The Asheville doctor, after all, realizes that Jennifer’s death is an inevitability. The EMP has destroyed civilization as they know it, and at that moment towards the end of the book – about four months after the EMP – it’s quite possible that Jennifer is the last Type 1 diabetic alive in the region.  Every other T1D has already died, and the only reason Jennifer is still alive is because John bullied a scared pharmacist into giving him a supply of insulin that slowly goes bad without constant refrigeration.

Jennifer, however, is not the only lamb sacrificed in the wake of civilization’s collapse, and this is the main point of Forstchen’s book. We are not prepared to handle being cut off from everything modern living affords us – food (which will run out way faster than you think it will), information (which, even when it’s very bad news, allays fear and promotes hope), and medicine.  Imagine everybody with high blood pressure or schizophrenia running out of their medication.  EVERYBODY.  All the medical conditions we manage with pills, within a few weeks, become a very real problem.

The climax of the story is a battle between a large, aggressive Satanic cult called The Posse and the Black Mountain Rangers, the militia – mostly made up of the young adult men and women attending the college – led by Colonel John, US Army, retired, and his former USMC drill instructor, Sergeant Washington. What Forstchen does, though, is (if you ask me) nearly brilliant. It would be easy to throw down a blow-by-blow accounting of the battle, looking at every enfilade and defilade, discussing every death in detail, but Forstchen doesn’t do that. We know the battle is coming, and he skips 95% of it, dropping us in as the battle ends and the survivors deal with the dead and wounded.  It fits in with the general theme of the book, surviving the tragedy and trying desperately to hold civilization together as a survival exercise.

The reality of just how many people would die in 2 weeks, a month, a year after everything shut down – just from medical problems and starvation – is well portrayed in the book, and it’s entirely disheartening. Now you have to remember that we all have guns, and as civilization deteriorates, the have nots will quickly grow desperate enough to try to get at what the haves are holding onto.

One Second After, then, is not a book about a nuclear holocaust. It’s a book about a humanity holocaust, and it’s a good book to boot. I started reading it at about 4 pm after work and literally could not put it down until I finished it about 7 hours later.  It’s not an easy book to read from a subject standpoint, but it is well written and flows easily. Calling it a “page turner” would be a little cliche, but I seriously had to finish it in one sitting. I knew I wouldn’t be able to go to sleep if I didn’t find out who lived, who died, and how long it took for relief to arrive.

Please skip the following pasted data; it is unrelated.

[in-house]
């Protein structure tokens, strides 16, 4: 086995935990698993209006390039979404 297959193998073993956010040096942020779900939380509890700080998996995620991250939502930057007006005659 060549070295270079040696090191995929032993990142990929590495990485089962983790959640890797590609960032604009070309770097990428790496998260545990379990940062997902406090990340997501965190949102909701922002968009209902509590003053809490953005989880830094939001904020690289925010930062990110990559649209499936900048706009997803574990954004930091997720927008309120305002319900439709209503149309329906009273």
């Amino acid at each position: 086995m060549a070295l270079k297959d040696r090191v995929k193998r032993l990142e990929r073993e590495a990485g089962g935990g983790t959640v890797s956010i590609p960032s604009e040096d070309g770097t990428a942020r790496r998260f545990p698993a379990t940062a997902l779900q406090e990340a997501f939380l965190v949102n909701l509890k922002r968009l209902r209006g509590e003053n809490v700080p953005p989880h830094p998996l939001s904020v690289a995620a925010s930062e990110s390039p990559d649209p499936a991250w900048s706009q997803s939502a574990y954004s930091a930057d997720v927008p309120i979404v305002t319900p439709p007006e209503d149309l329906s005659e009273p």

OK – one more spoiler. Relief does arrive, but it takes way longer than anybody thought it would, and for the vast majority of the Black Mountain community, it’s too late when it does show up in the form of a column of Bradley Fighting Vehicles and regular Army troops.

10 science fiction books you should read before you die

I saw a list the other day with this same title – “10 sci-fi books you should read before you die.”  I thought, well, that’s a serious challenge, especially since I’m already 45. I could go at any time.

As I looked through the list, however, I noticed that several of the books were fantasy novels – not sci-fi.

“What?” I hear you cry. “Aren’t they the same thing?”

No, gentle reader, they most certainly are not.

Perhaps I’m a bit more stringent in my definition of science fiction than most people. Clearly, novels directed at people are going to have people like us in them, so they could be any genre. Fantasy, to my mind, involves people in fantastic situations. Maybe those situations are believable, maybe they’re not.  Maybe they’re utopian, maybe they’re dystopian.  If it’s got elves and shit like that in it, it’s not sci-fi. Period.  Magic?  Probably not sci-fi.

George Orwell’s 1984 is quite often on lists such as these, as is Ray Bradbury’s Fahrenheit 451. To me, neither of these books are sci-fi.  They’re fantasy – dystopian fantasy.  Why?

No spaceships.  No ray guns.  No aliens.

To me, it’s not sci-fi unless it has at least one if not all three of those things. A book like William Gibson’s Neuromancer is an absolutely great book, but to me it’s on the fringe of sci-fi because it’s all just plain humans. Fantastic, modified, souped-up humans, but just plain humans nonetheless.  To me, it’s a fantasy novel.

Here, in no particular order, is my list of 10 sci-fi books to read before you die, then, and they all contain at least two of those things.

  • Douglas Adams, The Hitchhiker’s Guide to the Galaxy. The whole series is fun, but the first book is the one that will really blow your mind. It contains so many sci-fi tropes that you’ll finally understand where most of them come from.
  • Ray Bradbury, The Martian Chronicles.  One of Bradbury’s best collections of short stories, and all on the theme of humans colonizing Mars. Utterly brilliant.
  • Frank Herbert, Dune. I only read this just this year and I totally see why it’s a giant of sci-fi literature. Reviewed not too long ago in this very blog.